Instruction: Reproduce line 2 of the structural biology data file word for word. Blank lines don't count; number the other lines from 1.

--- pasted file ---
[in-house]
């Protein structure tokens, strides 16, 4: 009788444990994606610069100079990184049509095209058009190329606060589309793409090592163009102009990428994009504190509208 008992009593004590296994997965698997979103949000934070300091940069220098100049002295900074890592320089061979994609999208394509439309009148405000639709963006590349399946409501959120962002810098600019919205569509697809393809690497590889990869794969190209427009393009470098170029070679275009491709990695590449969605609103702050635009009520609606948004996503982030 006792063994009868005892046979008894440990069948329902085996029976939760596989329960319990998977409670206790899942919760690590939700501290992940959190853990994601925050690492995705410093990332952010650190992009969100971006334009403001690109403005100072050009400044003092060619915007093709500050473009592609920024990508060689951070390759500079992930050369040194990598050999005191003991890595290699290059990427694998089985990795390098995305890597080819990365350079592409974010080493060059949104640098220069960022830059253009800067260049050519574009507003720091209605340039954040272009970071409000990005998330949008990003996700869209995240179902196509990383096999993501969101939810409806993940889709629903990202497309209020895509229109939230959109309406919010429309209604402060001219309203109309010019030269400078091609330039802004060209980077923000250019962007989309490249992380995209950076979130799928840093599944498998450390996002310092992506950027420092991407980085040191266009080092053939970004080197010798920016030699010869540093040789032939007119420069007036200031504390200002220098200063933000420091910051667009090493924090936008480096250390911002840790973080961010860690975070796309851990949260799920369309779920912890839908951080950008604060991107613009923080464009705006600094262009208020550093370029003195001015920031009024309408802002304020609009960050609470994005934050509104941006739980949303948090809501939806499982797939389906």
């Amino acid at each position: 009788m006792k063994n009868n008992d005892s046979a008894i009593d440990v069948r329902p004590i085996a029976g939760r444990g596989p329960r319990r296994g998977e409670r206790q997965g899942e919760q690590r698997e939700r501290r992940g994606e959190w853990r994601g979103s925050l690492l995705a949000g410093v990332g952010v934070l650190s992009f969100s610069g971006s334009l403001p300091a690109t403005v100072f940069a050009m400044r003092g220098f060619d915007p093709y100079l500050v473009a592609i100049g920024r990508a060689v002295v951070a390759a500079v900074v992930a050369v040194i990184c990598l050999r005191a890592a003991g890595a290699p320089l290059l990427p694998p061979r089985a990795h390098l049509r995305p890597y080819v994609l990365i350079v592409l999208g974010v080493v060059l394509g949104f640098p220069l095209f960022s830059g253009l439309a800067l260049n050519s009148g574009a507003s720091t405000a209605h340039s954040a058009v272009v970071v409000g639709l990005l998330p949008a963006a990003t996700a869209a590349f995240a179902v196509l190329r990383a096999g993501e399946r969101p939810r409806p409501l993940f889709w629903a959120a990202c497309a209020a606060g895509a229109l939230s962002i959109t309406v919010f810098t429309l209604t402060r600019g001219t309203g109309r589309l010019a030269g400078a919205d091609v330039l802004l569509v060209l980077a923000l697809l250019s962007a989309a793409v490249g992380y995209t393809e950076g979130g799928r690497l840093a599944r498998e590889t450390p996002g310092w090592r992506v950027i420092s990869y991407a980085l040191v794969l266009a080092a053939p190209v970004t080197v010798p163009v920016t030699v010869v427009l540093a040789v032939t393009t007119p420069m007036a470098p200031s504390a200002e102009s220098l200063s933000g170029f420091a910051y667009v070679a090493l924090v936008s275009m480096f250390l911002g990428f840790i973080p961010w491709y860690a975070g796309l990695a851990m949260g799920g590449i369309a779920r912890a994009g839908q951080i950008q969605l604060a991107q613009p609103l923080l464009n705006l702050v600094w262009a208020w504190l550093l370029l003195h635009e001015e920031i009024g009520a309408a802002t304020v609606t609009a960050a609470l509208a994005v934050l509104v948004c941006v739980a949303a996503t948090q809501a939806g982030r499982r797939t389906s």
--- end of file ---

């Protein structure tokens, strides 16, 4: 009788444990994606610069100079990184049509095209058009190329606060589309793409090592163009102009990428994009504190509208 008992009593004590296994997965698997979103949000934070300091940069220098100049002295900074890592320089061979994609999208394509439309009148405000639709963006590349399946409501959120962002810098600019919205569509697809393809690497590889990869794969190209427009393009470098170029070679275009491709990695590449969605609103702050635009009520609606948004996503982030 006792063994009868005892046979008894440990069948329902085996029976939760596989329960319990998977409670206790899942919760690590939700501290992940959190853990994601925050690492995705410093990332952010650190992009969100971006334009403001690109403005100072050009400044003092060619915007093709500050473009592609920024990508060689951070390759500079992930050369040194990598050999005191003991890595290699290059990427694998089985990795390098995305890597080819990365350079592409974010080493060059949104640098220069960022830059253009800067260049050519574009507003720091209605340039954040272009970071409000990005998330949008990003996700869209995240179902196509990383096999993501969101939810409806993940889709629903990202497309209020895509229109939230959109309406919010429309209604402060001219309203109309010019030269400078091609330039802004060209980077923000250019962007989309490249992380995209950076979130799928840093599944498998450390996002310092992506950027420092991407980085040191266009080092053939970004080197010798920016030699010869540093040789032939007119420069007036200031504390200002220098200063933000420091910051667009090493924090936008480096250390911002840790973080961010860690975070796309851990949260799920369309779920912890839908951080950008604060991107613009923080464009705006600094262009208020550093370029003195001015920031009024309408802002304020609009960050609470994005934050509104941006739980949303948090809501939806499982797939389906």